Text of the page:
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I have a signal that is roughly 0.2V + noise fluctuations of order 0.1-2 mV. Ideally I want to amplify this signal such that the mV fluctuations become about 1V. In other words I want to amplify the signal by about 1000x.

However, if I flat out amplify the signal, the total signal becomes 200V + 1V fluctuations, which I can't reasonably read on some bench top DAQ (0-10V range).

Is there some combination of circuit elements that can take my input 0.2V + 1mV signal and spit out only the amplified fluctuations (i.e. 0V + 1V fluctuations)?

I should say that these fluctuations are controlled by me physically squeezing a pressure gauge, so they aren't necessarily high frequency. Basically the signal rises to 0.202V when I squeeze, and 0.200V when I let go. I want to see that excess 0.002V blown up to 1V, but I may be squeezing and letting go slowly in general.

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  • \$\begingroup\$ Are you interested in the signal? Or the noise? I can't tell from the writing. I'd normally assume that you don't want the signal part. But I'd rather not assume. Instead, just ask. \$\endgroup\$ – jonk Apr 17 at 21:48
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Capacitors block DC and pass AC.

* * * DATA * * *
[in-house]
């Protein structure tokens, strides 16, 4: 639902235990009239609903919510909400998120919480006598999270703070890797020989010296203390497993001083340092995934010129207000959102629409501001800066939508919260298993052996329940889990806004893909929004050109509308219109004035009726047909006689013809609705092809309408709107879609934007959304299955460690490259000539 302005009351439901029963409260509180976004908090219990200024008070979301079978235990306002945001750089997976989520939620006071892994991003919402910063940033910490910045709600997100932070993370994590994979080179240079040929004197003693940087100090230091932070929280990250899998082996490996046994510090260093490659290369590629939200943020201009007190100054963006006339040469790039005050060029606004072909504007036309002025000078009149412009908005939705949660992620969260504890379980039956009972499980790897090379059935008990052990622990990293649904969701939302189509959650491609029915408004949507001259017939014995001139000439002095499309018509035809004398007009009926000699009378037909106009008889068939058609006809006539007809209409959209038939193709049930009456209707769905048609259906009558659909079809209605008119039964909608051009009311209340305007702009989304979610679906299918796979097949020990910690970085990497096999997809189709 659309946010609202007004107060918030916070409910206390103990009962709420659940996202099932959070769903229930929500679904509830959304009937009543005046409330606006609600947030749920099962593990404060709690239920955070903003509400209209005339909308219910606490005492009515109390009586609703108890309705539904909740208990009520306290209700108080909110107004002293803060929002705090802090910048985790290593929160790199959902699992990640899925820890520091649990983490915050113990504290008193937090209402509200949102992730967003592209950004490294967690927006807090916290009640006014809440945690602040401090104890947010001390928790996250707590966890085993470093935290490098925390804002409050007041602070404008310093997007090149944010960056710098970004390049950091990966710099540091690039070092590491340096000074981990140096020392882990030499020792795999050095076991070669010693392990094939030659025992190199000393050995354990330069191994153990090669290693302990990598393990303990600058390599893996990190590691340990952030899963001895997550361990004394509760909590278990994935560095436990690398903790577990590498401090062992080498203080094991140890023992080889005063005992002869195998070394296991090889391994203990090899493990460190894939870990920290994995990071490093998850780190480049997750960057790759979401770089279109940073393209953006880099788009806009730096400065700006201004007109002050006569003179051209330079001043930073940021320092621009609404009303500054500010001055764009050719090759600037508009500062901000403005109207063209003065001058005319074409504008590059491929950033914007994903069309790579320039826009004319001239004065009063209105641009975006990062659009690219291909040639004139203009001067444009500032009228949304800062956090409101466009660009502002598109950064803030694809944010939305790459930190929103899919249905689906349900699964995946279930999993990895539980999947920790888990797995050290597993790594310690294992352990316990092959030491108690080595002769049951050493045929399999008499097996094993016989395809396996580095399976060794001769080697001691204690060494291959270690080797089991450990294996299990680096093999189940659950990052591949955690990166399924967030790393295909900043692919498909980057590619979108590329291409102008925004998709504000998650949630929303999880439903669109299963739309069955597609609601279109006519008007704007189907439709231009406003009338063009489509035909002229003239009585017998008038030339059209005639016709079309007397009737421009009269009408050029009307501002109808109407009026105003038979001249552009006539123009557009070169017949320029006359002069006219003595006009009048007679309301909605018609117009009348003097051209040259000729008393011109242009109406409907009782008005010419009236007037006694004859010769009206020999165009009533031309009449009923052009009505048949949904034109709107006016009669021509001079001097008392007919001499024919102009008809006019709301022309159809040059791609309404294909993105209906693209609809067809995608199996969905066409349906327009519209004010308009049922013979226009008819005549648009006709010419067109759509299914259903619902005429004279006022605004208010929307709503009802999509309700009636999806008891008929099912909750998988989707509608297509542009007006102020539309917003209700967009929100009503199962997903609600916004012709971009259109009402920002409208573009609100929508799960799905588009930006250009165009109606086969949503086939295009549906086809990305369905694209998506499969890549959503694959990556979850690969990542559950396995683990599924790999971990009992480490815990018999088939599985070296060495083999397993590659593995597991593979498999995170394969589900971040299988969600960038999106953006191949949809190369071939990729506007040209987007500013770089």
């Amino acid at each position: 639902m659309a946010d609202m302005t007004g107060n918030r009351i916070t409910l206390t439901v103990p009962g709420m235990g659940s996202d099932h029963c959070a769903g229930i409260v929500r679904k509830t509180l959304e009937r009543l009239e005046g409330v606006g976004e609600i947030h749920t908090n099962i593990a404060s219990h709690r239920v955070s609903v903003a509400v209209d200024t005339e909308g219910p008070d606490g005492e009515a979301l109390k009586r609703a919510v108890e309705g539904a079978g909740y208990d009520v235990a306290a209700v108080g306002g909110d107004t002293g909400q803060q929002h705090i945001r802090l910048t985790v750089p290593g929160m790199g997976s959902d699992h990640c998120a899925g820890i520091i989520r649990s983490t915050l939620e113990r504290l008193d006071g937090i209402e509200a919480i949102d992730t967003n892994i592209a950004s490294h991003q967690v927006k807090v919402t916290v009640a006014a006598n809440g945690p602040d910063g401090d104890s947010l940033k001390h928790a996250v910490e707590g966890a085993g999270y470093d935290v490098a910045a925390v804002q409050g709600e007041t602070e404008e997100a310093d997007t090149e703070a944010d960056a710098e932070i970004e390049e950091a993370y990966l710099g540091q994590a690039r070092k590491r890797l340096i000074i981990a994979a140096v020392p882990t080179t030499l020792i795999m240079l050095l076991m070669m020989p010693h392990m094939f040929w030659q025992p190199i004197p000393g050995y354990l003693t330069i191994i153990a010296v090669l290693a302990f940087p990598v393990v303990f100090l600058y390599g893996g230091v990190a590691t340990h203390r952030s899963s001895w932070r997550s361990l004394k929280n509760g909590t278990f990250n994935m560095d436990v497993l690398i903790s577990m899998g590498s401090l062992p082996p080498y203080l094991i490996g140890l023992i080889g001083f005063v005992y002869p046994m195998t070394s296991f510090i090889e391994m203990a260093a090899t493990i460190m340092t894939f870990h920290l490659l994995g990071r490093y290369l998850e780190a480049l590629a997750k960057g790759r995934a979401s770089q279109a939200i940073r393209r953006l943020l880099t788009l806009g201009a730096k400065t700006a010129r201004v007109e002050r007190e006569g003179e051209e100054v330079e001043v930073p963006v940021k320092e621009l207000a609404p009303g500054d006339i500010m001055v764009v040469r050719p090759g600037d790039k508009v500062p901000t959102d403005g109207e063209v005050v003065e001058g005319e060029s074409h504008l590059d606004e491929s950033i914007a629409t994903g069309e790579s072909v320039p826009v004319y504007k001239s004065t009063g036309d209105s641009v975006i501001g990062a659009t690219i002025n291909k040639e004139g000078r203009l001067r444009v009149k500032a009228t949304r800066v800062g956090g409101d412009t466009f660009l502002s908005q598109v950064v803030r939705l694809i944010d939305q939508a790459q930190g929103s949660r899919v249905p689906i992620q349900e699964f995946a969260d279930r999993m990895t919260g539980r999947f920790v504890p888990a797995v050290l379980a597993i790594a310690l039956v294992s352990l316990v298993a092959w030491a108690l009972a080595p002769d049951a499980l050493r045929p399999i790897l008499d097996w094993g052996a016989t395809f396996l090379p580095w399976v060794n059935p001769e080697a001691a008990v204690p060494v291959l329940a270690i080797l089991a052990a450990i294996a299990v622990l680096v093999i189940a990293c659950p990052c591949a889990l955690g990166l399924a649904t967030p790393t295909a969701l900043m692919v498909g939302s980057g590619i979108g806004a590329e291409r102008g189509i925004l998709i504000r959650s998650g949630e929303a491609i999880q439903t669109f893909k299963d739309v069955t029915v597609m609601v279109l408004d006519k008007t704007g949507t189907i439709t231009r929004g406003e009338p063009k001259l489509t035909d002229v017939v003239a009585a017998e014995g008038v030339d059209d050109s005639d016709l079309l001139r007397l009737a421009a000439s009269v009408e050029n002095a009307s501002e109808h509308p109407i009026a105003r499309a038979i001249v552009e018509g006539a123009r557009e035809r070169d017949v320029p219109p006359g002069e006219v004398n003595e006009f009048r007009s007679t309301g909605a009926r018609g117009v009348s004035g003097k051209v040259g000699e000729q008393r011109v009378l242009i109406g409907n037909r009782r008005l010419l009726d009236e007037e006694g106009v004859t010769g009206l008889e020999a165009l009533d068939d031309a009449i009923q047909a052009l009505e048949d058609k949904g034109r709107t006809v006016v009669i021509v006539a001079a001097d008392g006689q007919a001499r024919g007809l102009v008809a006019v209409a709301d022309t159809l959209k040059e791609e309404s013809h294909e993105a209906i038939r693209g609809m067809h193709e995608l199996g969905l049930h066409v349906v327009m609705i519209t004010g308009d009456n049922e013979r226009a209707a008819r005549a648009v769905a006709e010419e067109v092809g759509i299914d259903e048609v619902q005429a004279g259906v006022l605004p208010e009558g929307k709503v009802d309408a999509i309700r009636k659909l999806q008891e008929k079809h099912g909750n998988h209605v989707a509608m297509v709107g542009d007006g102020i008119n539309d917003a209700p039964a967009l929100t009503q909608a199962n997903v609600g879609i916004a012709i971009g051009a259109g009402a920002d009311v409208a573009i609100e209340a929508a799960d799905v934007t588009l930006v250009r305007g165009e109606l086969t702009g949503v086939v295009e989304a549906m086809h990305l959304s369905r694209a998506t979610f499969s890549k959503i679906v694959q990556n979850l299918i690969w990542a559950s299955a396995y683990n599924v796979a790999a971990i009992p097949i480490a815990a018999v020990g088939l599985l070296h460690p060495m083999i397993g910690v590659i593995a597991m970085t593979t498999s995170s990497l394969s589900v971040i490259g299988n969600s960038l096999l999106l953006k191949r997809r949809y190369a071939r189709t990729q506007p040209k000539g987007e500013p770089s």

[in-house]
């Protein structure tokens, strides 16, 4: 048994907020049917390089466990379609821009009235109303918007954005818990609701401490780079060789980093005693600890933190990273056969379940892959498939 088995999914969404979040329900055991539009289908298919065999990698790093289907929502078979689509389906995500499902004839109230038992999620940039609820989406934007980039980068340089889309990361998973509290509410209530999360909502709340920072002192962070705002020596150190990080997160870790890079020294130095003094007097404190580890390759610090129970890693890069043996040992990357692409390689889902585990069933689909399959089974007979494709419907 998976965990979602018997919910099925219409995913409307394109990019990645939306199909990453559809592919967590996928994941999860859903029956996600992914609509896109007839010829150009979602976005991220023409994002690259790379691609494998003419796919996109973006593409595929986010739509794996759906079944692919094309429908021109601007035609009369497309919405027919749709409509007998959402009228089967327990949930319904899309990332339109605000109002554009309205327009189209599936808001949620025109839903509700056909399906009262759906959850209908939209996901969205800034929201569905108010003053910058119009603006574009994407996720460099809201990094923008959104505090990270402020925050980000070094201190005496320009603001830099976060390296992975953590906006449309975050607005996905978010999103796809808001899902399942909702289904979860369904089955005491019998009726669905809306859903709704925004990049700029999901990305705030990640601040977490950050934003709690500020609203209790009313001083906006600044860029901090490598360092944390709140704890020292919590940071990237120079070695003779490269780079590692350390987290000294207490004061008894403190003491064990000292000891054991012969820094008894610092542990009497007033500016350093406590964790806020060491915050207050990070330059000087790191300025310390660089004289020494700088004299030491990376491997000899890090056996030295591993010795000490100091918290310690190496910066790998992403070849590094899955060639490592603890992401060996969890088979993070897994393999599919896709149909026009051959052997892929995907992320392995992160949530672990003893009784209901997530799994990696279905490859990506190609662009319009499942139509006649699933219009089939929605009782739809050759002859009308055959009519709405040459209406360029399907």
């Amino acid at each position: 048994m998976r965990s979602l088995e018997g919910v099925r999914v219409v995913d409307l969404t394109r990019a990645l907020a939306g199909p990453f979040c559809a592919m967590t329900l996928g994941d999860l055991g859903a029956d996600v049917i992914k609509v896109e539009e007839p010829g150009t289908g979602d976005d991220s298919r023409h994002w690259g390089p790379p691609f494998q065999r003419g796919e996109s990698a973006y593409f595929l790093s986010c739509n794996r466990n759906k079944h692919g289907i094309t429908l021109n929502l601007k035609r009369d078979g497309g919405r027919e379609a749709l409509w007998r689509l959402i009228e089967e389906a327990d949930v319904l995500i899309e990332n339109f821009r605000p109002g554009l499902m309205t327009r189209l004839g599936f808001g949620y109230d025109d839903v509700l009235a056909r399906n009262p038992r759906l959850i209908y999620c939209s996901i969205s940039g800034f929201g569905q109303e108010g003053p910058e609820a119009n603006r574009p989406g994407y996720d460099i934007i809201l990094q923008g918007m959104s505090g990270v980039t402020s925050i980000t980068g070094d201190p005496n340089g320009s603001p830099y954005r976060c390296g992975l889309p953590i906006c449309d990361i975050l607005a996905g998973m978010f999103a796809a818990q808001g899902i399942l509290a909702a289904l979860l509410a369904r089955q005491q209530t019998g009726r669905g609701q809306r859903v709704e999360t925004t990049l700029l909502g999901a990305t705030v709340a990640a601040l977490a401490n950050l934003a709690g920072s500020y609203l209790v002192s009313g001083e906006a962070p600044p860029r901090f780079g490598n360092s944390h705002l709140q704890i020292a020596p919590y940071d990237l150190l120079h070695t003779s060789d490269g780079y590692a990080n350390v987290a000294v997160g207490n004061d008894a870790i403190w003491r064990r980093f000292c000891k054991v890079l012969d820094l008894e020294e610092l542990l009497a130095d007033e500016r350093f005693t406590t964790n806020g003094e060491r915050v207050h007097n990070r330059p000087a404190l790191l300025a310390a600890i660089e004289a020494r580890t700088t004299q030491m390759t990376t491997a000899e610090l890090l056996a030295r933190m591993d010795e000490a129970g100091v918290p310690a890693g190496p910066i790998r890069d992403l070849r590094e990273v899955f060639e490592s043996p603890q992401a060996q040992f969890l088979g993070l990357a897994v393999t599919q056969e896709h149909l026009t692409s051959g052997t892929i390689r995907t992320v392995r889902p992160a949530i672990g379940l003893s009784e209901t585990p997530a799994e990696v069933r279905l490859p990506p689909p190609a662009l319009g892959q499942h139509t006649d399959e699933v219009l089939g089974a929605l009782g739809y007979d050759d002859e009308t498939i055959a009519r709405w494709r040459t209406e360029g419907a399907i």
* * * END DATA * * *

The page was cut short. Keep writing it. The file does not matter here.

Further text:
You can use a series capacitor into an opamp with whatever gain you need.

Even better might be a simple RC high-pass filter...One capacitor (series) and one resistor (to ground) in front of your amplifier.

Like this:

schematic

simulate this circuit – Schematic created using CircuitLab

R2 and R3 set your gain. C1 and R1 set your low frequency cut-off. The formula you use to find the cutoff is:

$$F\text{(Hz)} = \frac{1}{2 \pi R C}$$

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  • \$\begingroup\$ Thank you for your answer! If you see my edit: will the capacitor block out the fluctuations if they aren't very fast (maybe a quick squeeze/release every 2 seconds)? i.e. a voltage difference when I squeeze a pressure gauge (squeezing vs not squeezing is only a ~1mV signal added to the 0.2V DC) \$\endgroup\$ – Marty Apr 17 at 21:52
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    \$\begingroup\$ It's called "MathJax". I've added your formula to your answer to show you how it's done. You can learn more by clicking on the help icon in the editor, select "Advanced Help" and scroll down to the section labeled "LaTeX", which also has a link to MathJax specifically. There's also this post on meta, which provides links to a number of quick references and other resources. \$\endgroup\$ – Dave Tweed Apr 17 at 22:03
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    \$\begingroup\$ So if I wanted a gain of 1000 and a cutoff of 1 Hz, the following values might work? C1=100 uF, R1=1.5k ohm, R2=100k ohm, R3=100 ohm \$\endgroup\$ – Marty Apr 17 at 22:04
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    \$\begingroup\$ @Marty in most circumstances, I would prefer to increase resistance instead of capacitance. A larger resistor value is the same price and physical size as a small resistance, but a large capacitor is much larger physically and more expensive than a small one. \$\endgroup\$ – user60561 Apr 18 at 4:05